That actually sounds like JP is applauding vegans for eating healthier foods, LOL. Having an alkaline diet can be very beneficial to our health. However, animal products like meat, dairy, and eggs, actually are very acidic, which can contribute to a lot of health problems including acidosis, bleeding gums, headaches, and brittle hair/nails, among other problems.


  1. “All you need is some meat to be healthy and thrive. You get everything you need from meat. Beef is loaded with carbs.”
Vegan equivalent: All you need are some vegetables to be healthy and thrive. You get everything you need from vegetables. Broccoli is loaded with protein.”
A common misconception about vegans is that they only eat vegetables and tofu. This could NOT be further from the truth. We eat a huge variety of things made from grains, legumes, fruits, vegetables, nuts, seeds, herbs, and spices. And yes, it is possible to get all the nutrients you need from plants, except for vitamin D3 from the sun or a supplement, and vitamin b12 from a supplement or fortified cereals, plant milks, etc..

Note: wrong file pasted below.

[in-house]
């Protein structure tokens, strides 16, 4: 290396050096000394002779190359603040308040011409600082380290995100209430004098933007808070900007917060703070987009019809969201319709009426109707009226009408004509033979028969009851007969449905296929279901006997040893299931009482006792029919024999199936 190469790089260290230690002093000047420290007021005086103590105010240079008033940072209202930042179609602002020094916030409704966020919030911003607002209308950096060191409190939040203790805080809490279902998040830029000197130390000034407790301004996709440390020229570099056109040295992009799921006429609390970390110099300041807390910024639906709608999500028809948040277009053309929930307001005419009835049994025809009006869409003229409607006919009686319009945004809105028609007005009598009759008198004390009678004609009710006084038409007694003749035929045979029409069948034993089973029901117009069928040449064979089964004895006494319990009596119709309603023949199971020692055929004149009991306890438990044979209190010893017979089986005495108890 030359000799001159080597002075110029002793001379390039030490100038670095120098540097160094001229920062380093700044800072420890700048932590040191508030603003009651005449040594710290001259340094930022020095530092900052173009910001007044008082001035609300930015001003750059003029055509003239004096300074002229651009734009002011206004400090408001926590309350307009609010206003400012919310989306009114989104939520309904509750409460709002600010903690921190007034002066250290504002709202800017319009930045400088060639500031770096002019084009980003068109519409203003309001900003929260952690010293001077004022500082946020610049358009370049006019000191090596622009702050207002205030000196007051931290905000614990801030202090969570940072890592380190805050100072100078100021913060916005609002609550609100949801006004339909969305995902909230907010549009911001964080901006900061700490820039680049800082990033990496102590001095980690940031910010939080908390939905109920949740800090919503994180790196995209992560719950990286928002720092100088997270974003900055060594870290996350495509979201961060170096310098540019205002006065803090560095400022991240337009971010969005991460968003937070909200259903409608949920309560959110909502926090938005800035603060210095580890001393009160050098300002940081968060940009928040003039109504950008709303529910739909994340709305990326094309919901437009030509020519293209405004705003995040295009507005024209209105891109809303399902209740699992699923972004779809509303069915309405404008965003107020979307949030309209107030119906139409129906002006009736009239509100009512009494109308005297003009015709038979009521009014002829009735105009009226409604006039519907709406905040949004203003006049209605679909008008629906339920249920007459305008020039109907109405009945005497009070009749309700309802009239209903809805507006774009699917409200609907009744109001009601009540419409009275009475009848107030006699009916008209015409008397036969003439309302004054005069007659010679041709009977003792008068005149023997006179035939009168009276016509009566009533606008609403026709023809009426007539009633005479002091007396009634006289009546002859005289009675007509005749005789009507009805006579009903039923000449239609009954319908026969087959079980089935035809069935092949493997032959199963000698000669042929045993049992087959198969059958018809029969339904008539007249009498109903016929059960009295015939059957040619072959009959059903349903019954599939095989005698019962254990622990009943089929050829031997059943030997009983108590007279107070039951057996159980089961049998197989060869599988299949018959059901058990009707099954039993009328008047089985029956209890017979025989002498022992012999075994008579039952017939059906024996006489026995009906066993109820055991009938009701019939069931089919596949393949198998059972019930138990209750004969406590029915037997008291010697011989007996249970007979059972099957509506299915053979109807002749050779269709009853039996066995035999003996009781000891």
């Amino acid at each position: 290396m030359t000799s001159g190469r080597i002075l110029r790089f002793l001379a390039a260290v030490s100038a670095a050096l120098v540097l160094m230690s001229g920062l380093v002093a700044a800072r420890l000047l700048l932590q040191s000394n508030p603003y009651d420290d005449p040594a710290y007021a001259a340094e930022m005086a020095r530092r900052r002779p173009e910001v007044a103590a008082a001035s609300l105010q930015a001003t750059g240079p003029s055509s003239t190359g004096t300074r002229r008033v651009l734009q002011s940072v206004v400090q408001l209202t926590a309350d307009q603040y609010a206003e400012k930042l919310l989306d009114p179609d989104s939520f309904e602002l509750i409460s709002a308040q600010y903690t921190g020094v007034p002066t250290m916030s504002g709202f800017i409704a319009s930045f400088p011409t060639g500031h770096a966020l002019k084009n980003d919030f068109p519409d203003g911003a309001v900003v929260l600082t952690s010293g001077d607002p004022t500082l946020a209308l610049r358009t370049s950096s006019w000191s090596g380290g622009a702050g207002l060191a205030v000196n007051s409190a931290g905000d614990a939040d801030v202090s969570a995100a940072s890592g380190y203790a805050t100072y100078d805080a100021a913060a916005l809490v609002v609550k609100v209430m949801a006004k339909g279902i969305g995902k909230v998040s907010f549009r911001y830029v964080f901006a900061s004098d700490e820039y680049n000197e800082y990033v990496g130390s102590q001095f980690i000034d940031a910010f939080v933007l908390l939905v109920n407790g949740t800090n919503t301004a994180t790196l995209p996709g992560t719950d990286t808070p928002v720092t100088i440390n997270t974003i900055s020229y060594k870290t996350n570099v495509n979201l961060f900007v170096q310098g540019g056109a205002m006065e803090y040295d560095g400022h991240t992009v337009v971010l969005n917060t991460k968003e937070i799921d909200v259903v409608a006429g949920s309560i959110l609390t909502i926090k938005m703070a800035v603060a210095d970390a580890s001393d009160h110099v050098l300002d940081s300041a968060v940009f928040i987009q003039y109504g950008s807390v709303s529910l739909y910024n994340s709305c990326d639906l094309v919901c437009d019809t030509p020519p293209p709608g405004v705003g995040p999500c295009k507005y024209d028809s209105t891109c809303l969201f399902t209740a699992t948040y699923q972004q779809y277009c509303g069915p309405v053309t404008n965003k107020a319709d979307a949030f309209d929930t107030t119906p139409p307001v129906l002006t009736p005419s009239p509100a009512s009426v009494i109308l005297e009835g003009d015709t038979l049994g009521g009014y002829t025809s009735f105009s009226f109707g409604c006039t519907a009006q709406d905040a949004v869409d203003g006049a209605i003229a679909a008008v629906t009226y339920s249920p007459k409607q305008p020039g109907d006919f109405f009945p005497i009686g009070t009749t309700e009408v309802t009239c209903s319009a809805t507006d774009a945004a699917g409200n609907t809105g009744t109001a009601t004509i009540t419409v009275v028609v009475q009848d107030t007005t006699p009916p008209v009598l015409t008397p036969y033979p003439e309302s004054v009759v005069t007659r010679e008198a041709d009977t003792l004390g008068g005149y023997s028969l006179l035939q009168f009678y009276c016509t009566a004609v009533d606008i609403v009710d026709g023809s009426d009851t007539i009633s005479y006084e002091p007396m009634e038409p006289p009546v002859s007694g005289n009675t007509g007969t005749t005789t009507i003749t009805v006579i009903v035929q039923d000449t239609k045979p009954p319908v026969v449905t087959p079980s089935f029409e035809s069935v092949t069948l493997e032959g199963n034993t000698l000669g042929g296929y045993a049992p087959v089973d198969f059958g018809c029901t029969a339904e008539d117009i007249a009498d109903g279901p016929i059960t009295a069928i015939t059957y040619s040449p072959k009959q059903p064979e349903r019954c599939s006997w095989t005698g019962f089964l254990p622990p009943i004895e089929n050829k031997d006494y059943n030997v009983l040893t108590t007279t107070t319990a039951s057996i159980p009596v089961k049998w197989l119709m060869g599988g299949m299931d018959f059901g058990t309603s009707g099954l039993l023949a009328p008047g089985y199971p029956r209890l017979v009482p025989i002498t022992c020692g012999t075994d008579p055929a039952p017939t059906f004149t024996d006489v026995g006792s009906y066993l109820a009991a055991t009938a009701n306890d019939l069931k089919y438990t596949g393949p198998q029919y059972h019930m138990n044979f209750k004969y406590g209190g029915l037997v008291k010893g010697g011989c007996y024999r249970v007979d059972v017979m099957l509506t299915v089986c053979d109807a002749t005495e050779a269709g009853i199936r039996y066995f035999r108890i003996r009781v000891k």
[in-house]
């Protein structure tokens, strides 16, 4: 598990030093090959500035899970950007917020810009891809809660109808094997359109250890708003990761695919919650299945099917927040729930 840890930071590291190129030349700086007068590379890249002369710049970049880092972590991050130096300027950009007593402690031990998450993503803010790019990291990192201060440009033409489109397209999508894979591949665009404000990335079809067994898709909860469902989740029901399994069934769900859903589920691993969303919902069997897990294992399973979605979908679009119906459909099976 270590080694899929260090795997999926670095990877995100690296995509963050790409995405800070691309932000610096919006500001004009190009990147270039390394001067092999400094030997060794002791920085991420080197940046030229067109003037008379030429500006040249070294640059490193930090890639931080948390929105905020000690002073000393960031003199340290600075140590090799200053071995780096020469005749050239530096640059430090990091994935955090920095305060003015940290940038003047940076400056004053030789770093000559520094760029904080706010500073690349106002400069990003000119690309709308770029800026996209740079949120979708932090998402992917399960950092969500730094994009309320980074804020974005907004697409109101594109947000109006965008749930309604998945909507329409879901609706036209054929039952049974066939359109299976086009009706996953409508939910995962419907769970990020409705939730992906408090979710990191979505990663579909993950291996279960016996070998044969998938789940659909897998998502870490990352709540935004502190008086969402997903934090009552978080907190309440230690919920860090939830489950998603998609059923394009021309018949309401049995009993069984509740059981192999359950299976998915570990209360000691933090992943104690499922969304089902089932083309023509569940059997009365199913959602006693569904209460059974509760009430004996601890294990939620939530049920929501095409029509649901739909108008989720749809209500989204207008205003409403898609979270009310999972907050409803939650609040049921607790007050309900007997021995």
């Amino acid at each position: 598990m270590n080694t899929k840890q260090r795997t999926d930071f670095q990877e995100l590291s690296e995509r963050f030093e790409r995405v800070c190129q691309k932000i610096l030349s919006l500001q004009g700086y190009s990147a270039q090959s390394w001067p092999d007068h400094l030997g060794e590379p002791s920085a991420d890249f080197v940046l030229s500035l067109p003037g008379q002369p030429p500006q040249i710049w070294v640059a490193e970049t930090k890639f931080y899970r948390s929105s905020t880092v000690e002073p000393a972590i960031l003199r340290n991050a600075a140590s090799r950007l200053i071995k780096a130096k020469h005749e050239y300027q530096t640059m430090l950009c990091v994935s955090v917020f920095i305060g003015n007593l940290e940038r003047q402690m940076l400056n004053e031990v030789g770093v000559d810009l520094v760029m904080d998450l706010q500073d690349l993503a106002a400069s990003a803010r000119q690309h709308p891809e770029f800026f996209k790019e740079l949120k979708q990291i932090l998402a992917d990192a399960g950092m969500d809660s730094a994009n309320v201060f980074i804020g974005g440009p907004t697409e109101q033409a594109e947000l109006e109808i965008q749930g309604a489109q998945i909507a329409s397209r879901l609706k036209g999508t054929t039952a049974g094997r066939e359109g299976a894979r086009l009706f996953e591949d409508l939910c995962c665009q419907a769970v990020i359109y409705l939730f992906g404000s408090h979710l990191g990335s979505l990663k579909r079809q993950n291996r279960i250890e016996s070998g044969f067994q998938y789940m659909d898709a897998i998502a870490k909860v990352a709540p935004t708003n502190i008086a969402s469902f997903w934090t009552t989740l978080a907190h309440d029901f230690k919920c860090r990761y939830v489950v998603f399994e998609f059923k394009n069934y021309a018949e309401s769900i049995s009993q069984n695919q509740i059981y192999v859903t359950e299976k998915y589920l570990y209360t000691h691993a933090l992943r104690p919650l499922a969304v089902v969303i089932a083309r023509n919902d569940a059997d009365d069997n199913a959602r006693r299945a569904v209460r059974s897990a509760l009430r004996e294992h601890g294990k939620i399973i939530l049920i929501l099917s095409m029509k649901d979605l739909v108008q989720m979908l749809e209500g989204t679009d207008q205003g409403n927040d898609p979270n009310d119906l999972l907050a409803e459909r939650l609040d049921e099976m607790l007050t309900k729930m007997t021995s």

However, gram for gram, broccoli really does have even more protein than beef.

  1. “Orcas are even more spiritually evolved than humans and they only eat seal meat. So that means humans should only eat meat, because it’s the most spiritually evolved diet. Because of orcas.”
Vegan equivalent: "Gorillas are way stronger than humans and they only eat plants. So that means humans should only eat plants, because it’s the most evolved diet. Because of gorillas.”